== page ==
US 2843557 A
Description (OCR text may contain errors)
United States Patent COMPOSITION CONTAINING EPOXY RESIN, POLYVINY L CHLORIDE, AND PLASTICIZER Moyer M. Saiford, Schenectady, N. Y., assignor to General Electric Company, a corporation of New York No Drawing. Application March 8, 1955 Serial No. 493,057
4 Claims. (Cl. 26030.6)
This invention relates to a process of producing polyvinyl halides and copolymers thereof having decreased thermoplasticity at elevated temperatures. More particularly, this invention relates to a composition of matter comprising an admixture of a plasticizer, an epoxide polymer, a polyamide, and a member of the group consisting of a polyvinyl halide and a copolymer thereof (hereafter collectively referred to as polyvinyl compounds), and to the products produced by curing this admixture.
One of the more important uses for polyvinyl compounds is as an electrical insulating material. In addition to possessing excellent electrical properties, polyvinyl compounds are substantially insensitive to moisture, are non-flammable and give good aging performance when adequately stabilized. One of theexplanations given for the lower power and loss factors of polyvinyl compounds, which contain such highly polar groups as halogen, is that the halogen groups within the polymer are relatively rigid and immobile so that they cannot absorb energy from electrical fields by rotation, stretching, bending or other movements. The term loss factor is defined as dielectric constant times power factor. But the dielectric constant, loss and power factors of polyvinyl compounds are markedly influenced by temperature. In accord with the fact that these electrical properties depend on the mobility of the polar groups in polyvinyl compounds, the viscosity, plasticity and hardness of the polymer appear to affect these electrical properties.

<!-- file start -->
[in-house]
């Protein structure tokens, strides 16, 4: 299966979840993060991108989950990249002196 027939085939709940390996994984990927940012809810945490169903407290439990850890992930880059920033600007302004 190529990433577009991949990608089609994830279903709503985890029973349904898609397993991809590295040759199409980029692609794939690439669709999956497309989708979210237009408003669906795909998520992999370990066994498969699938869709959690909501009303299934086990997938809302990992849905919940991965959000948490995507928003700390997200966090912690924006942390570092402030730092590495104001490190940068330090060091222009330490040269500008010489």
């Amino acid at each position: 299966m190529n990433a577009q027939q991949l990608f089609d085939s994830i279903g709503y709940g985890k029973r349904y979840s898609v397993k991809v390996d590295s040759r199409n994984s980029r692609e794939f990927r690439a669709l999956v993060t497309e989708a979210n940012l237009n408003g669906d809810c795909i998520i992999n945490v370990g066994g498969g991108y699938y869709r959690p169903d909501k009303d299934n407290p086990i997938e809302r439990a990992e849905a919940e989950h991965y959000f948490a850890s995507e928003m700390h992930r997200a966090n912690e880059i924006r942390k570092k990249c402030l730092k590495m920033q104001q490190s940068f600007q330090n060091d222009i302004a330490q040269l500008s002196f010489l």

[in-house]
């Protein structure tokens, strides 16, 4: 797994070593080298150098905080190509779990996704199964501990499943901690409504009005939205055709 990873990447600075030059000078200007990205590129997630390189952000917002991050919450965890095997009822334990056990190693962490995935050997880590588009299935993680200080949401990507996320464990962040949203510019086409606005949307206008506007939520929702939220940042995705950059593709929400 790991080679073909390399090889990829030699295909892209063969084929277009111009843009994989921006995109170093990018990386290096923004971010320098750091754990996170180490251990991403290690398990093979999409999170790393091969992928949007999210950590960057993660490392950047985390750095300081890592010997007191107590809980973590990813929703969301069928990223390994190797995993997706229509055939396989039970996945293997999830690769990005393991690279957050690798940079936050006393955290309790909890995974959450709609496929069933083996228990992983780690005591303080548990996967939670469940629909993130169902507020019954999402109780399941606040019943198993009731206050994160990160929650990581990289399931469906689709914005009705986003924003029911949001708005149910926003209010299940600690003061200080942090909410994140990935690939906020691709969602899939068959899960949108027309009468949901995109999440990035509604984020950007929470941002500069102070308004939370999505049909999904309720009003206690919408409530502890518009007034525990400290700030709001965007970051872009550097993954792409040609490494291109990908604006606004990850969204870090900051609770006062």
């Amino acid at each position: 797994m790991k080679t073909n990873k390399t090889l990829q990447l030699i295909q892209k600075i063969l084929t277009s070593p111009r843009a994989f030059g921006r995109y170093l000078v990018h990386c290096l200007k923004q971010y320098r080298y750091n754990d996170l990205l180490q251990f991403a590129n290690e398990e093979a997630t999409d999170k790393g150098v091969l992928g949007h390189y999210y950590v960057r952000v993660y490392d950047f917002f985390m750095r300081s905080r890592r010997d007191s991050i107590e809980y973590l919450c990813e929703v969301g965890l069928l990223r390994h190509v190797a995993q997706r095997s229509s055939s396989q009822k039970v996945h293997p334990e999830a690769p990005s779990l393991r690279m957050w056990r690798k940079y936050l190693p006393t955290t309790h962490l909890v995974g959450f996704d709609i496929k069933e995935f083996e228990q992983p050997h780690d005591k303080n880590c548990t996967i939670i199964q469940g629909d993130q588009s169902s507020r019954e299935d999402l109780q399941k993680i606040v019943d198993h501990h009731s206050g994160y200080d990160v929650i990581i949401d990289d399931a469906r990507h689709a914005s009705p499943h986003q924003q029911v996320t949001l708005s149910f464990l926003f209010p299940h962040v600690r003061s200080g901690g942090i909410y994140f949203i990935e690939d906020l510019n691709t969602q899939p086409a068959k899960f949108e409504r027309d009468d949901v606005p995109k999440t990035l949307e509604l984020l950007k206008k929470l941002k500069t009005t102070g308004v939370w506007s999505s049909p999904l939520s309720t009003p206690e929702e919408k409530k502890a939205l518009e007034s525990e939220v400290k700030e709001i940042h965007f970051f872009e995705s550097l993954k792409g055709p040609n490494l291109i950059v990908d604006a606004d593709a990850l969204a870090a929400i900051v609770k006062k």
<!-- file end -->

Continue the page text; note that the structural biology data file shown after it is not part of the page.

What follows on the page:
Industry has restricted polyvinyl compounds to low temperature electrical insulation because as the temperature is raised, polyvinyl compounds begin to flow, resulting in electrical losses until at a sufficiently high temperature,
they flow away from the conductor making short circuits The epoxide polymers include glycidyl polyether products resulting from the reaction of polyhydric phenols with epihalohydrins or polyepoxides so as to give terminal epoxide groups in the polymeric reaction products.
In general, my invention is carried out by intimately mixing (1) a polyvinyl compound, (2) a plasticizer, (3) a polyamide, and (4) an epoxide polymer until a homogeneous mixture is obtained. This homogeneous plastic mass obtained can be used in molding, extruding and calendering operations wherein the cured product possesses decreased thermoplasticity at elevated temperatures.
These polyamides and epoxide polymers can be used to reduce the thermoplasticity of polyvinyl halide copolymers as well as homopolymers. Examples of compounds that can be copolymerized with vinyl halides are (1) vinyl esters of carboxylic acids, such as vinyl acetate, vinyl.
propionate, vinyl butyrate, (2) alkyl esters of acrylic and methacrylic acid, such as methylacrylate, methylmethacrylate, ethylacrylate, ethylmethacrylate, etc., (3) alkyl esters of haloacrylates, such as methylalphachloroacrylate, etc, (4) vinyl aromatic compounds, such as styrene, (5) vinylidene halides, such as vinylidene chloride, (6) dialkyl esters of maleic and fumaric, such as the diethyl maleate, diethylfumarate, etc., (7) vinyl alkyl ethers, such as vinyl isobutyl ether, etc.